Today’s post is going to be a little different. While strolling through the endless waves of social media today, I stumbled on something that I thought was interesting. A site had rated a game one of the 9th best of the year. The game had gotten great reviews, has a following and is wonderfully crafted. Perusing the comments I was shocked by a person saying that it was just a walking simulator and doesn’t deserve the 9th spot as a video game but rather as a visual novel. He says that it doesn’t have the ability to be lost or won, therefore it is not a game. He says that a story and a few puzzles aren’t enough for it to be considered a video game.
I thought on that for almost a whole second before I had to disagree.
(Photos have nothing to do with the post, but I thought they would be a good metaphor.)
The game is What Remains of Edith Finch.
So I want to break this down bit by bit and at the end, I’d love some feedback on what you guys think of this matter.
First off, I want to look at the word video game. Now there isn’t really an argument to say that this is a video of some sort. It’s not physically something we can play and hold but something that is in a virtual world that we can control from the outside of a screen. Going off that, there are several things in the world that are games that don’t have a win/lose scenario. Take one of the greatest tabletop games in the world. Dungeons & Dragons could never have fight sequence or a scenario where you have to be in a survive or die situation. It is up to the Dungeon Master to decide what the objective is, and it could be as simple as buying something from a vendor. It’s a clear goal, and that is something you have in the game in question as well. There is an end goal, and you must solve things to get there.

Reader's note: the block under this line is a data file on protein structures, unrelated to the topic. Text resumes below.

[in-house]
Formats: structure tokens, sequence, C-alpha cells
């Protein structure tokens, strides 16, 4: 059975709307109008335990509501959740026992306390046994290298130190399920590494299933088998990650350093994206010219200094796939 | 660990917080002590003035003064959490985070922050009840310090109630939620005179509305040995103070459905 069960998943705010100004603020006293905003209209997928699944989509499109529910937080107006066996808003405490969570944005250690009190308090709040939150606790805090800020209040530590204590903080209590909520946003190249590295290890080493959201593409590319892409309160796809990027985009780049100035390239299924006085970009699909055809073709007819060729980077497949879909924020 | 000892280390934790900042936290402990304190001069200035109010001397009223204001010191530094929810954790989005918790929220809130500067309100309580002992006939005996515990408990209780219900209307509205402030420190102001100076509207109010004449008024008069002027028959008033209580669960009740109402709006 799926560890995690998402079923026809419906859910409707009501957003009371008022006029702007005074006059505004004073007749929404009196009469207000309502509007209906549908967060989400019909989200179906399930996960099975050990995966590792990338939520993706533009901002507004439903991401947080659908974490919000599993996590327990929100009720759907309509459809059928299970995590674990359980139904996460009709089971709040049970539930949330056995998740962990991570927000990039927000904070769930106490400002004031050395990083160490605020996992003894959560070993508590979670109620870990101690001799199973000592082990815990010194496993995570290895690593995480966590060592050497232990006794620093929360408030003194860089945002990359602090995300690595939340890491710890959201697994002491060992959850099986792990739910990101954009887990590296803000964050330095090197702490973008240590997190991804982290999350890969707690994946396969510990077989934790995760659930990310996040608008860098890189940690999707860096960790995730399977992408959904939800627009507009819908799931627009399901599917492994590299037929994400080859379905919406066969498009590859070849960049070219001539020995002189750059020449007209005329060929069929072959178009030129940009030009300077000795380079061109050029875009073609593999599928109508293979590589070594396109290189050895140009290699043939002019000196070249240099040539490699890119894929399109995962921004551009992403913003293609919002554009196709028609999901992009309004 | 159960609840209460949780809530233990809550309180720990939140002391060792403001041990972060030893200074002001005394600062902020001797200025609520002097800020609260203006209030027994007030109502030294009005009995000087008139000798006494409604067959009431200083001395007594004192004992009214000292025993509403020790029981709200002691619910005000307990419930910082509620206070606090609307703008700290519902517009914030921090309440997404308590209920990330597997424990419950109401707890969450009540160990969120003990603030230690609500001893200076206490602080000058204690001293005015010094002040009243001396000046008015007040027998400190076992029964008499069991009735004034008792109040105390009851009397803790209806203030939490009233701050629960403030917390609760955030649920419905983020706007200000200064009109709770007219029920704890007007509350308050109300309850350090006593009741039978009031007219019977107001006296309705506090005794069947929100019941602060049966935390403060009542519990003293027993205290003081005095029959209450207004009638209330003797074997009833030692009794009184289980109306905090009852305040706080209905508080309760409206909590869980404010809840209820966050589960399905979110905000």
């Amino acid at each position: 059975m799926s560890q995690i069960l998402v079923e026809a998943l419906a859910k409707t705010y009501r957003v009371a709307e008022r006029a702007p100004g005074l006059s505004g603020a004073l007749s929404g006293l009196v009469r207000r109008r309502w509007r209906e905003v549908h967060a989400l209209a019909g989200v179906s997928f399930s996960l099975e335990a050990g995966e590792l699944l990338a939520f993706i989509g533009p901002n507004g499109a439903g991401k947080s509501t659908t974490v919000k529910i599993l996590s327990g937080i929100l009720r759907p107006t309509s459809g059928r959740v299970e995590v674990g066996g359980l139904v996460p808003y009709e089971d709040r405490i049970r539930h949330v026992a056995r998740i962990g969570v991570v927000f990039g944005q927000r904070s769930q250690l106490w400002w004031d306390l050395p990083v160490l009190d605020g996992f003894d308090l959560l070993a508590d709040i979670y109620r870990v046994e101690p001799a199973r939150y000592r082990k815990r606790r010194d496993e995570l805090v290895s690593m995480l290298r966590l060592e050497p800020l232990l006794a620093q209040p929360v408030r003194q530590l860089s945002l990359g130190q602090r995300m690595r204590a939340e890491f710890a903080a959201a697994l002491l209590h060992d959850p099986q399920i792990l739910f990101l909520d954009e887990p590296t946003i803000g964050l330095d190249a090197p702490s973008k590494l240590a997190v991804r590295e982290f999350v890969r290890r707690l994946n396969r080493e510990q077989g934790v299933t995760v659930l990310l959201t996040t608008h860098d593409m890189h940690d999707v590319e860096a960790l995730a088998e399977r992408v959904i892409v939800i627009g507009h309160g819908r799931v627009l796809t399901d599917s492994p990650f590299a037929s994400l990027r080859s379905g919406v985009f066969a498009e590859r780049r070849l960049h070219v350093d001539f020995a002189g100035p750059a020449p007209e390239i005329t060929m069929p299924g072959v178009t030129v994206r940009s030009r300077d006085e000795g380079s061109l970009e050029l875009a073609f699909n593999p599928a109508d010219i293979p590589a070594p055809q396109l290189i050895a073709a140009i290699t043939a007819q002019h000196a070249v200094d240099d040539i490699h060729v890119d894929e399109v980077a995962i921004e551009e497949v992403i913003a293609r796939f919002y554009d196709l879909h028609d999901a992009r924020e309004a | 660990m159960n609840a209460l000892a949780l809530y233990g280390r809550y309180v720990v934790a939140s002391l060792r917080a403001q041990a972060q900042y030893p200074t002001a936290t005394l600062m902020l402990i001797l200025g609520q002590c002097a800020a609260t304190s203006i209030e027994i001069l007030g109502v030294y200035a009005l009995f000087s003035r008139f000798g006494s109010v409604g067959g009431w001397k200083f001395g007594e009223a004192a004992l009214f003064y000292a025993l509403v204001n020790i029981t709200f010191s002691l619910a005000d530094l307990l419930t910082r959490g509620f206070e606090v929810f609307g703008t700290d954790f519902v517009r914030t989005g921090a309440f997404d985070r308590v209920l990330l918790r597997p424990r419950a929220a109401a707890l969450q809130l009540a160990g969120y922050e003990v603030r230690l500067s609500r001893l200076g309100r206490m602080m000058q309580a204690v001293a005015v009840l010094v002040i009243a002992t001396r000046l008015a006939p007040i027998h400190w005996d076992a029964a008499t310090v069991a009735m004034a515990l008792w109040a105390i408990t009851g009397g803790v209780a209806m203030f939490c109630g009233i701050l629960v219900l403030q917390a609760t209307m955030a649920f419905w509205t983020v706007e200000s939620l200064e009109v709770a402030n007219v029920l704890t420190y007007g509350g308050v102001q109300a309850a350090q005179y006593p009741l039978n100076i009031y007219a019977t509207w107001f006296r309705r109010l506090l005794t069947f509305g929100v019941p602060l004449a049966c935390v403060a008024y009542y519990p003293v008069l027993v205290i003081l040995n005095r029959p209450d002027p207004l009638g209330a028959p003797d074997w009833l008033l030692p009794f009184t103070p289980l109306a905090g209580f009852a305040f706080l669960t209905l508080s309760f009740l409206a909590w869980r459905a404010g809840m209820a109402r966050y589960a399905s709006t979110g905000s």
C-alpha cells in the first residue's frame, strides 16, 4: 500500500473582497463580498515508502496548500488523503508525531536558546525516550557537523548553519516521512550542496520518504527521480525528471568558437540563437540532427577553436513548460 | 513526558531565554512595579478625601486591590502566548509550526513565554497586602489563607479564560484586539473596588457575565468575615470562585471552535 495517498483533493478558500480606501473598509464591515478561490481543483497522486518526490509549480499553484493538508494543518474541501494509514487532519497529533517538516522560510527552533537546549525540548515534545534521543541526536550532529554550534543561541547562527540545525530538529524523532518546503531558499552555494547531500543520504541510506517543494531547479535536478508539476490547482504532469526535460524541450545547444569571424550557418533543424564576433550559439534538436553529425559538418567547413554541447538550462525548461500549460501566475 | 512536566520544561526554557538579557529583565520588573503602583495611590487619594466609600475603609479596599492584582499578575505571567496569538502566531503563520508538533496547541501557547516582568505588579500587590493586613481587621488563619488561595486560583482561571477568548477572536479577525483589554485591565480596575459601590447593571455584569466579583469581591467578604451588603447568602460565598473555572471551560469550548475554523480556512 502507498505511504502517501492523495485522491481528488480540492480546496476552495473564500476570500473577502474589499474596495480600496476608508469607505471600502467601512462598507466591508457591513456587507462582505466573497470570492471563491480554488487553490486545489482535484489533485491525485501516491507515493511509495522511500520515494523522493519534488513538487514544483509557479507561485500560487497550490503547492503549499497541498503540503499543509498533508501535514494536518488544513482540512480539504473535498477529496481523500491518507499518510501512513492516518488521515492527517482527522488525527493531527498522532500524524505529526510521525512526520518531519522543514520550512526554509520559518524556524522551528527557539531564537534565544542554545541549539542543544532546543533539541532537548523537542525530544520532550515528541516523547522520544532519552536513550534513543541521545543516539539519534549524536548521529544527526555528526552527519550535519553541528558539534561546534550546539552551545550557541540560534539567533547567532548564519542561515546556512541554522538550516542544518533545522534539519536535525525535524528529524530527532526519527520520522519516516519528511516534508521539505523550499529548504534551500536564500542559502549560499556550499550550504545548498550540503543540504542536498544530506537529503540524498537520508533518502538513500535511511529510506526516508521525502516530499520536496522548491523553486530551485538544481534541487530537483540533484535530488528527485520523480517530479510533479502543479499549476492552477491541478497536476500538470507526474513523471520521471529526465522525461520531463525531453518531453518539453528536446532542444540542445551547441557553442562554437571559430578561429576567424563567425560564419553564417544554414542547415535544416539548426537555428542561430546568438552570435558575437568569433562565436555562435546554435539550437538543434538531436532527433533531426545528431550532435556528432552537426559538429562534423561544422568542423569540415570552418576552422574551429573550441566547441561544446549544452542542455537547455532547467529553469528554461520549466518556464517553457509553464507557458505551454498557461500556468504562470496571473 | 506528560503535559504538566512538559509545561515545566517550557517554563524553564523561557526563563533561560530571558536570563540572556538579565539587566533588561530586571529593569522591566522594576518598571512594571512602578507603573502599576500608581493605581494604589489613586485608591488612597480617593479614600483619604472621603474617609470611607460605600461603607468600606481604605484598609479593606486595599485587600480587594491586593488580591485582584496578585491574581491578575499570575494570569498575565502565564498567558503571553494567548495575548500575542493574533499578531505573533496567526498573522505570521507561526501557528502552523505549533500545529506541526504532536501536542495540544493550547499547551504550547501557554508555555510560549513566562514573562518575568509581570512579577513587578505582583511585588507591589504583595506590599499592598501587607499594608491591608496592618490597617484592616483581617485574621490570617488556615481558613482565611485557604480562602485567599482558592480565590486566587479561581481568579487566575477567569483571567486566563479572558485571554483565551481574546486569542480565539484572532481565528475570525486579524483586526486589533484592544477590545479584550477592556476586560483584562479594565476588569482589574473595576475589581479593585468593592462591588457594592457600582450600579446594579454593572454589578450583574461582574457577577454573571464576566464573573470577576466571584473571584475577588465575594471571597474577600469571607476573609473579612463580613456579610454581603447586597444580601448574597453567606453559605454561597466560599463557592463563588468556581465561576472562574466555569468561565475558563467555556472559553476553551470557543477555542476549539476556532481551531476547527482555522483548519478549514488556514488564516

A lot of puzzles are considered games. Looking at the definition of ‘game’ it says, “a form of play or sport, especially a competitive one according to rules and decided by skill, strength, or luck.” Nowe granted it does say competitive, but it doesn’t say it is limited to that. Puzzles require a bit of skill or knowledge and often times luck. two out of the three already make this a game. This was all just by definitions alone.
Now looking at it from my point of view, I love a story and walking simulator or not, this has something that you must interact with and engage with in order for it to move. You can’t hope this is Harry Potter and put some pieces on a chess board and watch them move. It all comes from a different view and instead of being snarky as this commenter had, why not look at it from a different angle and simply watch, maybe they could have or will see something completely new. Something they never knew was there.